THE TELLTALE SIGNS
OF AN EMAIL SCAM
With Christmas right around the corner, spirits are high and scammers are still out there. While everybody may be winding down to enjoy time with family and friends, scammers are working around the clock to take your hard earned money. They’re particularly active this time of year as people are less suspicious, so keep your wits about you! The easiest way for scammers to work is via fake emails.
These scam emails will use the same logo, layout and branding as big name companies such as “Apple” and “Telstra”. More often than not these emails will ask you to either confirm your personal details or pay a bill!
For example, let’s look at a suspicious email from “Telstra” which looked like a regular bill and asked to “view my bill”.
Usually there are a few tell tale signs such as spelling errors, or odd links (When you hover your mouse over a link, it will tell you the destination URL. In this scam, all the links pointed to the Telstra website, except for the Scam link), however this particular scam looked so legit that I have to admit, it took us a while to pick it – Scary!
By clicking this view my bill button, your computer will then be prompted to run certain software or you may get unexpected pop-ups!
So how do you detect a scam email? What tips should you be thinking about?
If you look at the “From:” email address, it’s trying to imitate “Telstra” but the end of the email says “printisdeadforhire.com”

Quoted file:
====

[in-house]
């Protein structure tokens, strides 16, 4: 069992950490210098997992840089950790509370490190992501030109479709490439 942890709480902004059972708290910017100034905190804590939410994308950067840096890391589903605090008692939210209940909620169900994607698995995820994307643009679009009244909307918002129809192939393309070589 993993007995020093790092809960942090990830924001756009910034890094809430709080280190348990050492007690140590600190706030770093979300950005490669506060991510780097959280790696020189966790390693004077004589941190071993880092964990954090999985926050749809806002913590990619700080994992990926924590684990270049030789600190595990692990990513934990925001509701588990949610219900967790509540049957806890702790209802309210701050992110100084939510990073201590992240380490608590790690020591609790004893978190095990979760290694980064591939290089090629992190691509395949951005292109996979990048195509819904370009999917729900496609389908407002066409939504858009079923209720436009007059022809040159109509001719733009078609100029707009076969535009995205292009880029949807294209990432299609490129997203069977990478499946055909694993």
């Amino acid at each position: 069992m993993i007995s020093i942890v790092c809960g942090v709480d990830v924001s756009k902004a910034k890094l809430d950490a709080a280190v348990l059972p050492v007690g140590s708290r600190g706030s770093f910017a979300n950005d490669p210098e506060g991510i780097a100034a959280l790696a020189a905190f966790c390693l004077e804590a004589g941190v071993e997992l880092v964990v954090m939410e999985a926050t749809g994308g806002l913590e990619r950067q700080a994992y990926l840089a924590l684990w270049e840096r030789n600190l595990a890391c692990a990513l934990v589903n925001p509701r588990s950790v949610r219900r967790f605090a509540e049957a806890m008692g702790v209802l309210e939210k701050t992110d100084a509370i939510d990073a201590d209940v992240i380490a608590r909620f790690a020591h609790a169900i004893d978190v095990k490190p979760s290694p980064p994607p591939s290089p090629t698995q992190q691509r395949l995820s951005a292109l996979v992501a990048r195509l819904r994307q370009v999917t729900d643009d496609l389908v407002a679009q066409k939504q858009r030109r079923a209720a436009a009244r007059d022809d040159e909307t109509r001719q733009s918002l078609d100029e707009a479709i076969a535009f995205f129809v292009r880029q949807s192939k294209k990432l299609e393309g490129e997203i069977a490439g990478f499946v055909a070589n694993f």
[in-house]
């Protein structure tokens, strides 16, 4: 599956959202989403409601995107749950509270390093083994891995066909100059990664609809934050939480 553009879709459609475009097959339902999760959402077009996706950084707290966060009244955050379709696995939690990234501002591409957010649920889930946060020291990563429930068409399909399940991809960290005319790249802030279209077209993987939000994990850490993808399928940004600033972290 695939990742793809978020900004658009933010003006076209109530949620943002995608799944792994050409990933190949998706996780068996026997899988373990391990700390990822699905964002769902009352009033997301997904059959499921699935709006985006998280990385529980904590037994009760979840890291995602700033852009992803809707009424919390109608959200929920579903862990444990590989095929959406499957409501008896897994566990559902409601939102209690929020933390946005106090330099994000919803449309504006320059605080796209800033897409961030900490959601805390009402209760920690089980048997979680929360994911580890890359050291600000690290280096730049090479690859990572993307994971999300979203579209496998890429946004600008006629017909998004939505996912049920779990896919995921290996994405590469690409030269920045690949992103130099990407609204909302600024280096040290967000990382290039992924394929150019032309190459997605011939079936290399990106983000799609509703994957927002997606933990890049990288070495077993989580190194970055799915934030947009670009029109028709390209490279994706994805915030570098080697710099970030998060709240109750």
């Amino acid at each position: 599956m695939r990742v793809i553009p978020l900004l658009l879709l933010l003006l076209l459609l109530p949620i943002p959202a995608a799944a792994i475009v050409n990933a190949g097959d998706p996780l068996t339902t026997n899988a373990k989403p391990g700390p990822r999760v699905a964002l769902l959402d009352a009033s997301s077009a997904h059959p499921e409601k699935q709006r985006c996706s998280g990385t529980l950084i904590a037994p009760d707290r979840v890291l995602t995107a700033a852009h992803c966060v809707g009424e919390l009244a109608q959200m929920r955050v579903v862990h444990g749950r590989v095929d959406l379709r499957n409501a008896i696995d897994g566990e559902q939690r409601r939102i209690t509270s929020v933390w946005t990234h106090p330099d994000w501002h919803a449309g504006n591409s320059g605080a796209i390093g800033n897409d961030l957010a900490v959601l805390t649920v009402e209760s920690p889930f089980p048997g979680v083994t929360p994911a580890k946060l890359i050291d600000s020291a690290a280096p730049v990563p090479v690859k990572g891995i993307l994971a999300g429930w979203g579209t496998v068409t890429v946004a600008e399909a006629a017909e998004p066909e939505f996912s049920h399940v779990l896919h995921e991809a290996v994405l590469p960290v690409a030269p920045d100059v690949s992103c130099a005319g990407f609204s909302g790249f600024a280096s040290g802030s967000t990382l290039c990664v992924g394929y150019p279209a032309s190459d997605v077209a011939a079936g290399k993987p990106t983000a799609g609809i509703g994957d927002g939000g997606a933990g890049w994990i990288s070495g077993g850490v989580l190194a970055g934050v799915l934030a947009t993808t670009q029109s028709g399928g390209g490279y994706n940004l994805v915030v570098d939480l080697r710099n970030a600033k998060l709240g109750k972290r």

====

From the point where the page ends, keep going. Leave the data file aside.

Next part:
That’s definitely not Telstra!
Notice the distinct lack of any names, this is often an indication that this scammer only has your email and is trying to make it generic sounding as to not call you by someone else’s name. Another tactic that they use is to call you by your email address so it would say something like “Hi email@example.com“.
Poor English and grammar!
While this example doesn’t have any sure signs of poor grammar, a lot of scams do!
When in doubt, call them.
If you receive an email from a big company and it looks legitimate, even after checking all the above tips you can always call them. Don’t use the number in the email though! Use a trusted source such as Google to find the company’s contact number. Then you can call them and verify if the email is legit or not.
As we said last week, you don’t want to use the phone number in the email as that’ll just go straight to the scammers and they’ll pretend to be the company.
It only takes a single lapse of judgement so please be mindful and aware of these signs!